Any time we work with flammable gas, there is risk. We want people to enjoy cooking outside, but we also want them to do it as safely as possible.
Charcoal grills pose a different risk. The charcoal being burned produces carbon monoxide, a colorless, odorless and tasteless gas that can be deadly. Use a charcoal grill in a well-ventilated area. If lighter fluid is used, only use charcoal lighter fluid. Never add charcoal fluid or any other flammable liquid to a fire that’s already burning. A good alternative to charcoal lighter fluid is a charcoal chimney starter with newspaper as fuel to get the charcoal ready. When finished grilling, let the coals completely cool before disposing of them in a metal container. The fire department responds to many fires that result from putting hot charcoal in trash bins.
Another favorite summer pastime is sitting around a campfire and roasting marshmallows or hot dogs or just listening to the crackling of the fire.
What safety precautions should we take to prevent unexpected injuries?
Keep an adequate water supply nearby, like a water hose, in case the campfire gets out of control. Make sure the fire is a minimum of 25 feet away from any structure or anything that can burn. Clear away dry leaves, sticks, low-hanging tree limbs or shrubs to help ensure the fire stays confined to its designated area. Avoid burning on windy, dry days or in any area under a weather advisory. Watch children while the fire is burning; children are curious and tend to be drawn to fire. To ensure children and pets stay clear, attend to the fire at all times. Never use gasoline or other flammable or combustible liquids on campfires. All you need to start one is small, dry kindling. If you’re using hot dog or marshmallow sticks, use care to see that no one touches or is poked by the pointed end of the stick.
Where are campfires or other open burns allowed?
Individuals should check with their local fire department to see if these activities are permitted. Many cities and towns do not allow them. If they are permitted, burn only clean, natural wood. Burning tires or items with foam or plastic is never allowed. These types of fires should take place in a noncombustible container that can get plenty of air to aid in the complete burning process and reduce smoke. Even if these types of fires are permitted but the smoke is a nuisance to your neighbors, you may be asked to extinguish it.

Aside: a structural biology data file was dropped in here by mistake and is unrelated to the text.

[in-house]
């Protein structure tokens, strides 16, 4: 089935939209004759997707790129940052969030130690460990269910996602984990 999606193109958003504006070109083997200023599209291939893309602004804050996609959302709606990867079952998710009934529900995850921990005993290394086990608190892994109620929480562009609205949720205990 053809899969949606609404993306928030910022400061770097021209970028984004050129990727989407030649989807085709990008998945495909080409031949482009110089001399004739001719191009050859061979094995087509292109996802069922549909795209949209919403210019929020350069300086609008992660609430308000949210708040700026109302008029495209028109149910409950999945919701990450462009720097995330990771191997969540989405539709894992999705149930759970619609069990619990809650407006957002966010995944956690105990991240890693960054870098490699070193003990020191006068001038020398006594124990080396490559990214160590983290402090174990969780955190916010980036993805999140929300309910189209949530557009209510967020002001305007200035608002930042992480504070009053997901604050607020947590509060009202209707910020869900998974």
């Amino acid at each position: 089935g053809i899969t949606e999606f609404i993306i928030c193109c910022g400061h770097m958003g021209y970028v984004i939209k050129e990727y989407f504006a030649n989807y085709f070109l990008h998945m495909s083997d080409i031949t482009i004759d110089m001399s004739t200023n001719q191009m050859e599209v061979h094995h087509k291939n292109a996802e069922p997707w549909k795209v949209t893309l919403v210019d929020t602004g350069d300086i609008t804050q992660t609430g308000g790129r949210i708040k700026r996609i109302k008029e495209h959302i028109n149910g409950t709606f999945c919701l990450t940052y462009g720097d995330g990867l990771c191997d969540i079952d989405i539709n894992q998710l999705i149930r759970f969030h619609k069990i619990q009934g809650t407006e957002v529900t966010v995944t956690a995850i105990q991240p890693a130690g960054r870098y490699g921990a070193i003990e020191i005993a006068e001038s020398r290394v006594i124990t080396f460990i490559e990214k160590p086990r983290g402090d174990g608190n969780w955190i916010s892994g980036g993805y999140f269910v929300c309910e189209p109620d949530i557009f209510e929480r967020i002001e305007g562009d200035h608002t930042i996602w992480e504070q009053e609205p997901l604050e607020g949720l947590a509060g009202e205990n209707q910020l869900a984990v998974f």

A good rule of thumb for a campfire at home: Be a good neighbor by checking with your local fire department before burning anything on your property.
How can you practice good fire safety habits this summer?
Leave fireworks to the professionals. Follow safety guidelines for your grill every time you use it. Keep children and pets away from grills and campfires. If you are in an Indiana 4-H club or are a 4-H club leader in Indiana, consider incorporating fire safety training into your next club meeting, or invite a local firefighter to attend a club meeting for more fire safety training. If you are interested in additional fire safety resources, contact Angie Frost at email@example.com for more information. Visit our Indiana 4-H Facebook page (@Indiana4H), and tell us how you plan to use fire safety rules to protect yourself and your family this summer.
“Pledge your health to better living” by observing all fire safety rules this summer and throughout the year!
Angie Frost is a 4-H Extension Specialist for Purdue Extension and registered dietitian. She leads a team of county Purdue Extension staff, and collaborates with campus specialists and faculty to provide opportunities for Indiana 4-H youth to learn about healthy living.
Brian Alkire is the assistant chief of fire prevention with Lafayette Fire Department in Lafayette, IN. Brian has been a firefighter for 25 years. His duties include overseeing code enforcement in commercial and multi-family structures, fire investigations of unknown origin and public education to both children and adults. Brian attended Purdue University, studying sociology and physiology prior to being a firefighter.
Arin Weidner is a 4-H Extension Specialist for Purdue Extension. She supports Indiana 4-H programming by creating technology-facilitated curriculum and learning opportunities. She collaborates with Purdue Extension staff and faculty to develop new ideas for learning in 4-H for youth and adults.